Details: Food in Tel Aviv and Jaffa
US Airways offers nonstop flights from Philadelphia to Tel Aviv's Ben Gurion International Airport starting at about $1,200 round trip; one-stop flights from Washington Dulles cost about the same.
WHERE TO STAY
Leonardo Hotel Basel
156 Hayarkon St., Tel Aviv, 011-972-3-520-7711
A friendly, recently renovated hotel across the street from the Mediterranean. Doubles, including breakfast, start at $155.
WHERE TO EAT
99 Hahasmoneans St., Tel Aviv
Locals crowd this bakery like crazy on Friday mornings. The breads, granola and jars of marzipan honey are worth braving the long lines for.
Mel & Michelle
155 Ben Yehuda St., Tel Aviv
011-972-3-529-3232; not kosher
Yogev Yehros and business partner-chef Nir Weiman opened this cozy 40-seat trattoria almost four years ago. Dishes are Italian, built with some of the freshest seasonal Israeli ingredients: pan-seared gray mullet instead of branzino, for example, served with squid-ink risotto, fresh yogurt sauce and a drizzle of Israeli olive oil. Dinner for two with wine, about $80.
6 Koifman St., Tel Aviv
011-972-3-516-6516; not kosher
Increase your cool quotient just by sitting at the large rectangular bar. Celebrity chef Yonatan Roshfeld might be perched there himself on a Sunday afternoon, when the vibe is relaxed. Tapas-style dishes are thoughtfully composed, and the references are multinational: Balkan shrimp salad with olive tapenade; calamari a la plancha (grilled) with green hummus. Order with your eyes, and it's easy to spend $60 to $70 per person, not including wine.
Orna and Ella
33 Shenkin St., Tel Aviv
This is a casual, breezy spot on one of the city's hipster avenues. It features small yam pancakes and a menu of mostly vegetarian and seafood dishes. A meal for two, $20 to $40.
17 Habarzel St., Tel Aviv
One of the newer, more stylish kosher restaurants. The owners and chef Eitan Mizrachi seem to have spared no expense in creating a sleek dining room and beautifully presented food. Five small plates will set you back more than $50, but you'll get a representative sample of what's on offer. The marinated, slow-roasted spare ribs were some of the best we'd tasted anywhere. Coconut milk stands in for dairy in desserts, with great results.
2 Yoezer Aish Habira St., Jaffa
011-972-3-683-9115; not kosher Shaul Avron's restaurant has 200-year-old stone walls, vaulted ceilings, rustic wooden tables, an excellent wine cellar and a kitchen that turns out thick grilled steaks and butter sauces. Dinner may set you back $150 per person with a modestly priced bottle of wine.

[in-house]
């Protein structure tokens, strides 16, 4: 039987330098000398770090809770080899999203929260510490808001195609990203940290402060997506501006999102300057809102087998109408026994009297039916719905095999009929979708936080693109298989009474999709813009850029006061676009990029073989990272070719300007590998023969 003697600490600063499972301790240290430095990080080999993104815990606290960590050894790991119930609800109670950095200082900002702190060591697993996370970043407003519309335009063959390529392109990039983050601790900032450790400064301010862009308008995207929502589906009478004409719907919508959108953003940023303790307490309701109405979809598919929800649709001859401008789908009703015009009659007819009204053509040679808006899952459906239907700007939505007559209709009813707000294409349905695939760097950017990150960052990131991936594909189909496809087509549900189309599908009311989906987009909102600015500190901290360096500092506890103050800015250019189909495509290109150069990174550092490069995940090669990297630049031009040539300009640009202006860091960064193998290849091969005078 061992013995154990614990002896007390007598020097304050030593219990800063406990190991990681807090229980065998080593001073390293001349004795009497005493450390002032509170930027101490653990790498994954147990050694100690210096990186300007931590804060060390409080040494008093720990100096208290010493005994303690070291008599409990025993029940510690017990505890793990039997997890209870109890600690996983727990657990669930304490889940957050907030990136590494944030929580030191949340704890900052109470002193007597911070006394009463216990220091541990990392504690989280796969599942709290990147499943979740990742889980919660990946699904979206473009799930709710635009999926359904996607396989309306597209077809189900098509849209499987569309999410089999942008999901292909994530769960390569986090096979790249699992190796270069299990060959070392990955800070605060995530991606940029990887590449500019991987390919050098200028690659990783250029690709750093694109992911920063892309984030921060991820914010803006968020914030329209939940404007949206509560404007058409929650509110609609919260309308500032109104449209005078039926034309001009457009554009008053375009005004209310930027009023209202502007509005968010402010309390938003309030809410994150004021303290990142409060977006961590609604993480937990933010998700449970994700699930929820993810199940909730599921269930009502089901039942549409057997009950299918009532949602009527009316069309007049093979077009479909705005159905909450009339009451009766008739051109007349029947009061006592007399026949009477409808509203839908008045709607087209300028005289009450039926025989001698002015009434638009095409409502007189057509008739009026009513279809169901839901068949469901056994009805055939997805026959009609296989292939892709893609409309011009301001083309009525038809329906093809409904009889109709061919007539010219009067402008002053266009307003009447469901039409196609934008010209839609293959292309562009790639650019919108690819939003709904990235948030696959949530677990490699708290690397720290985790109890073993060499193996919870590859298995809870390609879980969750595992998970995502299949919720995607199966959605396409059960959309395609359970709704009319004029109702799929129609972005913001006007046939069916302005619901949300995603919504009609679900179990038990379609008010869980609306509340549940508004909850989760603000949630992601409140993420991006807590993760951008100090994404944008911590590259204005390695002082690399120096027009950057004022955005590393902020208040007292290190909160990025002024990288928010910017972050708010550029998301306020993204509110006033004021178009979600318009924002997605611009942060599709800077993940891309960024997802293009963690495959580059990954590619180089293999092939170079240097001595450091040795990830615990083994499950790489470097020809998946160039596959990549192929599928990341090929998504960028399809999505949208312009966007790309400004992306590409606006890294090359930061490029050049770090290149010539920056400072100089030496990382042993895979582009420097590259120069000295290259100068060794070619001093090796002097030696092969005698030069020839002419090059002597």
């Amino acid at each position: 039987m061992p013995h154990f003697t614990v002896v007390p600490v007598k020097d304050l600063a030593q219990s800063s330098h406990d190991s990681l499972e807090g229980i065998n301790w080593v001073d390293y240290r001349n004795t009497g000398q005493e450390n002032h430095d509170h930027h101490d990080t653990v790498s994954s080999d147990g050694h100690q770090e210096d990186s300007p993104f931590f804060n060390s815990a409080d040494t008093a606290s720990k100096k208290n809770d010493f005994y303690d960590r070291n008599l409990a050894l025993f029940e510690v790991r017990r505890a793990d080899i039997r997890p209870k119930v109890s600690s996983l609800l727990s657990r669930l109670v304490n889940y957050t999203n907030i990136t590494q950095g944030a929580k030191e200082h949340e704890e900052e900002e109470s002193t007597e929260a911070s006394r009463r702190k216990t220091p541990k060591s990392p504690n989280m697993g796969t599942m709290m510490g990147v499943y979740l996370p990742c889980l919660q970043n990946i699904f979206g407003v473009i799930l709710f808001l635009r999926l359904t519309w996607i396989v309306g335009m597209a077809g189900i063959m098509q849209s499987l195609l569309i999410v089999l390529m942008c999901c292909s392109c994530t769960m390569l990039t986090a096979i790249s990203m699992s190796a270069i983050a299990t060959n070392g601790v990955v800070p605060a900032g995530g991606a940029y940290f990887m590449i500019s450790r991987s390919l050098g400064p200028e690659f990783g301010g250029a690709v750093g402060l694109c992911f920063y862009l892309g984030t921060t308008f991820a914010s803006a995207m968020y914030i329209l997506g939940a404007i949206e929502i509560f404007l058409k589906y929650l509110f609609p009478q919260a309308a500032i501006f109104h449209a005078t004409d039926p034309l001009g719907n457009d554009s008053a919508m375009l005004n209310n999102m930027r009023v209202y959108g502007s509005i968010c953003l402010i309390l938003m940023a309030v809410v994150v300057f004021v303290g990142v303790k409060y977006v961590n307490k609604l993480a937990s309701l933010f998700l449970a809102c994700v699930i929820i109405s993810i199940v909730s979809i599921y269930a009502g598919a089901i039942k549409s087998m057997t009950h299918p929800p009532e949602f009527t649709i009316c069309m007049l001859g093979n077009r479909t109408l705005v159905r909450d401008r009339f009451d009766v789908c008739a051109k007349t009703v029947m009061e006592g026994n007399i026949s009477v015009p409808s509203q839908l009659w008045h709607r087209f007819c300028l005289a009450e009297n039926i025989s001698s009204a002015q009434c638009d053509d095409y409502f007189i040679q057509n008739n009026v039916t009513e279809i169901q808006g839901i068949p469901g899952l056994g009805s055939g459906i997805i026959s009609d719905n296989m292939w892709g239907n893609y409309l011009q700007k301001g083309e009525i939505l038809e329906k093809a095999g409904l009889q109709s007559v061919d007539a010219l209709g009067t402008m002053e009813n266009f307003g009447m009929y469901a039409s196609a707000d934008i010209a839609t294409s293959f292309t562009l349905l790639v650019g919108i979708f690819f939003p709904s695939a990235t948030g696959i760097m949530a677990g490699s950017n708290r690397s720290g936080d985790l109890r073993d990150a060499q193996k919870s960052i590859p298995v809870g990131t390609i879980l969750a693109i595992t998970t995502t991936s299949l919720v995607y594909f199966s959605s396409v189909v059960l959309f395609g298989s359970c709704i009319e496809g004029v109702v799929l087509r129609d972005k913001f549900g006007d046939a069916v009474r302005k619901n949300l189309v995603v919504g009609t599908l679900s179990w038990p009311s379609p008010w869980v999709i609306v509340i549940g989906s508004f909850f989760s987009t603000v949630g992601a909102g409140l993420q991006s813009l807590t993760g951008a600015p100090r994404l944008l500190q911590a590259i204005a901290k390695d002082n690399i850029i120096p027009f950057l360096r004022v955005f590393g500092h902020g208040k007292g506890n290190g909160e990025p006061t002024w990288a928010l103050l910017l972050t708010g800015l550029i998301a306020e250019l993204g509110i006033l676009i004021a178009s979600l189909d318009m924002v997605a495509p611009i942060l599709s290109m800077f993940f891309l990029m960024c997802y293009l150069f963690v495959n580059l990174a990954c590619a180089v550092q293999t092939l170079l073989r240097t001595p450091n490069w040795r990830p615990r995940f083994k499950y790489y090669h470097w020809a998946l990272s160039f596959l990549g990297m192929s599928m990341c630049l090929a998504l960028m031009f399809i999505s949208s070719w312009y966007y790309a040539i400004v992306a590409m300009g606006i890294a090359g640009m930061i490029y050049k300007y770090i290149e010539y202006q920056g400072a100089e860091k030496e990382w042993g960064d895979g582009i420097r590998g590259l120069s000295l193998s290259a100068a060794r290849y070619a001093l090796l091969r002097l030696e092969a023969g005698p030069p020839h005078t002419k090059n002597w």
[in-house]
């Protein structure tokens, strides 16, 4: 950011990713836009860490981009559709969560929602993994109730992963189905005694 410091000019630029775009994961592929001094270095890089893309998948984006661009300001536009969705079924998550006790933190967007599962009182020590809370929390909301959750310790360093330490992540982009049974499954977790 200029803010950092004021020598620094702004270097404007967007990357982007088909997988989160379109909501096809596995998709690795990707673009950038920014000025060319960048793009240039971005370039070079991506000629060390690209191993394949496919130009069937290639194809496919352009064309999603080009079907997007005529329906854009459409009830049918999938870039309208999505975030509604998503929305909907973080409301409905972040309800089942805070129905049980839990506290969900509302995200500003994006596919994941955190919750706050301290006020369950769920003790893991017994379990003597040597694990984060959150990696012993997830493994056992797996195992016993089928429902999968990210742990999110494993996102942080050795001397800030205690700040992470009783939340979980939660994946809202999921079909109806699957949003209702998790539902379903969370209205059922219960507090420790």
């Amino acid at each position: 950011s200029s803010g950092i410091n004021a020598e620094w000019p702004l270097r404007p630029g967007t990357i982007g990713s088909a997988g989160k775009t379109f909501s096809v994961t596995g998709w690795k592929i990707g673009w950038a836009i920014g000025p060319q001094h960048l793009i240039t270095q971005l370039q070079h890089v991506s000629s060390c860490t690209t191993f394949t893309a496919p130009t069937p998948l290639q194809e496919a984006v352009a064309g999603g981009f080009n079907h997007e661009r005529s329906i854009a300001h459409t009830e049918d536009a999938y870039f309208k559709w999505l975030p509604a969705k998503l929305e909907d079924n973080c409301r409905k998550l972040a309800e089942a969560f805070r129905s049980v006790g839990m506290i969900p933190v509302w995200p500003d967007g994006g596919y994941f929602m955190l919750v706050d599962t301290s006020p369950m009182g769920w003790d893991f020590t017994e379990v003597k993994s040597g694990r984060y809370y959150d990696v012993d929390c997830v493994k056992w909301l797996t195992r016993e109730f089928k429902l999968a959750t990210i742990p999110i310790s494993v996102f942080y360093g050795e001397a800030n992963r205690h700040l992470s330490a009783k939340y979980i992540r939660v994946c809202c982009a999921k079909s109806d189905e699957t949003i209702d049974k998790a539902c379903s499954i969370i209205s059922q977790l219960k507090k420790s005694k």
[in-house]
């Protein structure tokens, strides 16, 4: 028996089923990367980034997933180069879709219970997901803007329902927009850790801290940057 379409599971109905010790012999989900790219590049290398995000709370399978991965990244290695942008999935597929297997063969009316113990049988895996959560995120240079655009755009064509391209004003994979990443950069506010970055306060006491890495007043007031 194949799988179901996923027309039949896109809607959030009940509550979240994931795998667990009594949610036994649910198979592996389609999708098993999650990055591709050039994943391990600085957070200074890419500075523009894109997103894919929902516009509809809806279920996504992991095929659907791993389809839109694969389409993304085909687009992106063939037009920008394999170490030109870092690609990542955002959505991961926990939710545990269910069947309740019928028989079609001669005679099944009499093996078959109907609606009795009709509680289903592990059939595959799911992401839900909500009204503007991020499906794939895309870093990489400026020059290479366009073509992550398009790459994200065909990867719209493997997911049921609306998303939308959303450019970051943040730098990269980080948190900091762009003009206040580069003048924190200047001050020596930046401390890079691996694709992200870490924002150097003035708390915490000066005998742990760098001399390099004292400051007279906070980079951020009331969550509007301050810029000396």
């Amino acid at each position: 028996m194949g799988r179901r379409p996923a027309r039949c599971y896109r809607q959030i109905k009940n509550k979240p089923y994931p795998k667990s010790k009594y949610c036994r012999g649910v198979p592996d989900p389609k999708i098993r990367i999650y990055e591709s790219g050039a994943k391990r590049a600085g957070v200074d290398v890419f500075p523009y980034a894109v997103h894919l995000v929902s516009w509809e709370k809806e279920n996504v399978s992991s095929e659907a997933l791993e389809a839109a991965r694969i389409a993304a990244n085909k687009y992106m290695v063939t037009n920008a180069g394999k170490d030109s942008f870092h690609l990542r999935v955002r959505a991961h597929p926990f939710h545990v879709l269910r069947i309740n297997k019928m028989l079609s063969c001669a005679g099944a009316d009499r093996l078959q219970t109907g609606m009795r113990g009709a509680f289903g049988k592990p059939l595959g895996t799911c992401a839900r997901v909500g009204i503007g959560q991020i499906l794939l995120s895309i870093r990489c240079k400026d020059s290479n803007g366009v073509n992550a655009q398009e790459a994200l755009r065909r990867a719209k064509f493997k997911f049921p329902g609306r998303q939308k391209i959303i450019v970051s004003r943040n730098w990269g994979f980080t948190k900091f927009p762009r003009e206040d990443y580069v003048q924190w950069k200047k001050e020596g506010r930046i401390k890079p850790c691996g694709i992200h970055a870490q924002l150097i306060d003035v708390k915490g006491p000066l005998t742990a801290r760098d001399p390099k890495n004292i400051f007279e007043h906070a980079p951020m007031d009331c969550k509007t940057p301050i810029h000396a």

3 Rabbi Hanina St., Jaffa
When other restaurants are winding down, this place is just hitting its stride. Most of the tables are outside, in an alley. Upstairs, a small room contains the master work of chef-owner Vince Mustar: salumis, smoked meat and sausages hanging in climate-controlled glass cases. Dinner for two, $40 to $60, not including wine.
40 Lilienblum St., Tel Aviv
011-972-3-510-4435; not kosher
Chef Benny Lifshitz and a skeleton crew decide what they're going to cook daily, once they see what's in the kitchen's intake and what's in the market. This restaurant wrapped around a bar is owned by controversial avant-garde chef Eyal Shani. Chances are you've never had vegetables prepared and presented this way. A whole head of purple cabbage, braised for five hours with lamb bones and stock, develops a deeply caramelized exterior and a completely tender, fall-apart interior. Grab a coveted seat at the round bar to witness the theater of the open kitchen. Dinner for two could be $60, without wine.
8 Ma'avar Yabok, Tel Aviv
011-972-52-703-5888; not kosher
Remains a hard-to-get reservation two years after chef Eyal Shani started it. The sheer entertainment factor of a very open, interactive kitchen is one reason, and the fact that it's open only on Wednesday and Thursday nights is another. The large, casually appointed (read: mismatched furniture) dining room stays dark, with light and attention focused on the chefs. Order the carpaccio, and Shani himself might bring it to the table as not-so-thin slices of raw beef between sheets of cellophane. With several thwacks of his meat pounder, carpaccio appears, which the chef then tops with a grating of Parmesan and a high pour of olive oil. Dinner for two, $80 to $100, not including wine.